2. Clyne Says:

    My daughter found one. Really different (place Kauai Hawaii)I’m 50 years old and it’s the first i seen in Hawaii

  3. Beth W Says:

    I live near Oxford, Ohio and found one on my back porch two summers ago. I took photos and was shocked to find out it’s supposed to live in Africa!

  4. becky Says:

    I saw one last night in western Wisconsin, it was resting on the front step to my house. Amazing camouflaged moth. I took lots of pictures.

  5. jenniesisler Says:

    Actually upon further investigation, the one I saw, and the one you probably saw, Becky, wasn’t an Oleander Hawk moth, but a similiar species called a Pandora Sphinx moth. They are very close in color and markings but there are differences too. Here’s a post to a pic I took of mine, together with a commentary from a man who studies moths. Gorgeous creatures whichever species they are.

  6. George P Says:

    Just saw one of these in Bangalore, India. My nephew found one in the garden! So beautiful!

  7. Sokha Chan Says:

    I have them a lot on my plates in my garden but have no idea how long it take to turn into moth. Could you please advise if you know?

  8. Peline Says:

    I am from Singapore, the very moment I saw this on Thai Jasmine plant, I thought what a beauty it was ! Took lots of pictures and video of it having meals. I have 5 of them now.

  9. Lars-Erik Schackt Says:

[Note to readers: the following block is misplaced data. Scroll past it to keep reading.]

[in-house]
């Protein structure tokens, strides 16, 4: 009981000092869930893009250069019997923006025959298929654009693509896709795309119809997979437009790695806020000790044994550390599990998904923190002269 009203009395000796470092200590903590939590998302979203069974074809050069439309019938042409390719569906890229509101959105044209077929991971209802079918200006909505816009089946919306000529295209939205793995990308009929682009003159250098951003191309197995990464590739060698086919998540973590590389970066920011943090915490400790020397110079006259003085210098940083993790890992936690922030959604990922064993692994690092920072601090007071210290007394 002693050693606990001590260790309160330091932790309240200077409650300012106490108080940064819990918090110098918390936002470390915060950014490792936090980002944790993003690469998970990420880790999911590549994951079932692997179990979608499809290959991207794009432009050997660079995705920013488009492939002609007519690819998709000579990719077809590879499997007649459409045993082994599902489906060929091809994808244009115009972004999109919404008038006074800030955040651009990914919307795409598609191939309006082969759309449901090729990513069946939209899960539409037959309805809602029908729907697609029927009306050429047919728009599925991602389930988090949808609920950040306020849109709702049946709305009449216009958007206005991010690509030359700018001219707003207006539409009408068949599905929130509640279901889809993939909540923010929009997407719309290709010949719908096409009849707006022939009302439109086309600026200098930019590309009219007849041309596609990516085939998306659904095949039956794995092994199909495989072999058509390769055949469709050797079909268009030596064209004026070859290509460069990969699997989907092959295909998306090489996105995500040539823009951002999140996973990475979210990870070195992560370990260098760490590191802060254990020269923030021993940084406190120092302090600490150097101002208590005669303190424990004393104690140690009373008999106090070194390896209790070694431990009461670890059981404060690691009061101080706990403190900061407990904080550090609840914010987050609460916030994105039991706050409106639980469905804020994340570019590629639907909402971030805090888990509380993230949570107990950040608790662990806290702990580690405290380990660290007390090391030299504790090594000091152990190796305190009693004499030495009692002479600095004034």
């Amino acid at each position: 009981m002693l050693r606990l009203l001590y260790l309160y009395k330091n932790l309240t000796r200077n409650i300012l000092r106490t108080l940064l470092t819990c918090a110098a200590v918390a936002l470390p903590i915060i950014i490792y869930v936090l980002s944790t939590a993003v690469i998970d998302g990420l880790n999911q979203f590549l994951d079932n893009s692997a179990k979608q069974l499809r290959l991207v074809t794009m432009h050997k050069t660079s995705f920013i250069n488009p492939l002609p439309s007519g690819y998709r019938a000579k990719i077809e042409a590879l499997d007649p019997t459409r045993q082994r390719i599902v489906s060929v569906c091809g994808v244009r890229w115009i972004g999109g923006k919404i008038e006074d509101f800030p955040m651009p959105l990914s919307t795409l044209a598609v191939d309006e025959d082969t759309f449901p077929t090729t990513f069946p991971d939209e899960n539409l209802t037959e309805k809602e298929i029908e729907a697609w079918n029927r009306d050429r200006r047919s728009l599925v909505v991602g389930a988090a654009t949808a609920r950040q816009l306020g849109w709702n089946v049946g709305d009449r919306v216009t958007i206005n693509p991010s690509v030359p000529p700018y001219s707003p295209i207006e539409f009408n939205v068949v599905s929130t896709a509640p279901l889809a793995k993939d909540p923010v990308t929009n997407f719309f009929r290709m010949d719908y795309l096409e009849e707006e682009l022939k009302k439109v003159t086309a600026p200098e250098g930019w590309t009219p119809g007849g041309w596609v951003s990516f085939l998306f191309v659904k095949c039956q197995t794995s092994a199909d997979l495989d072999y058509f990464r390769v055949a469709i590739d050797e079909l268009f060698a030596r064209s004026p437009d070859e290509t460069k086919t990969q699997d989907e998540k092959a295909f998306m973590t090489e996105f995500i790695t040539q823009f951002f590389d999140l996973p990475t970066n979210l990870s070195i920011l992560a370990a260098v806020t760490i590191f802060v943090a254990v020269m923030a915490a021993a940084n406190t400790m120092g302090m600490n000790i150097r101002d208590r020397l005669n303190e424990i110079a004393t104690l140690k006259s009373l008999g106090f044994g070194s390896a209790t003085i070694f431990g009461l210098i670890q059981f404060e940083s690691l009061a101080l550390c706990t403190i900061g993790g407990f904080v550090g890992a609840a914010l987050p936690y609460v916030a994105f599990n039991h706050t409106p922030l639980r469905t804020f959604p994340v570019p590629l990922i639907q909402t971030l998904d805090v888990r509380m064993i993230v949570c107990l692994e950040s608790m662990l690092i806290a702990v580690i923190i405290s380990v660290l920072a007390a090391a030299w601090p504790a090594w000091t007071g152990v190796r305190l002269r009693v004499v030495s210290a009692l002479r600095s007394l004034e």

I’m living in Phuket, Thailand. In my kitchen garden, we have a couple of small lemon leave trees. There we often have those beautiful caterpillars. But we have to replace them every time becouse they eat all the good leaves.

  10. bck1402 Says:

    I’ve been trying to identify this caterpillar for a while now.
    Found it here!

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  12. Ian Says:

    Great to find this photo to identify 2 voracious caterpillars munching on giant pinwheel flower bushes (Tabernaemonta divaricata)in our suburban Bangkok garden. The blue “alien” eyes are really cool. Nature’s design is stunningly mind-boggling. Actually it was the prolific green pellets scattered under the bushes that drew my attention to the feeding caterpillars. I also would really like to see the actual moth so I am rearing the caterpillars in a plastic pail. If anyone can answer how long does it take? And do they need earth for the pupae? Thanks in advance.

  13. Punam Says:

    I just saw this today in my garden. And my curiosity to identify this bought me here. Glad it helped me.

  14. I have 2 huge nerium oleander plants in my garden in Chennai, India and i have been seeing new caterpillars almost every week now in the last 3 months ❤

    Is the caterpillar in itself poisonous to handle by hand?

    I am looking for ways to move it out of my grandma's eyesight 😛 to observe the full lifecycle..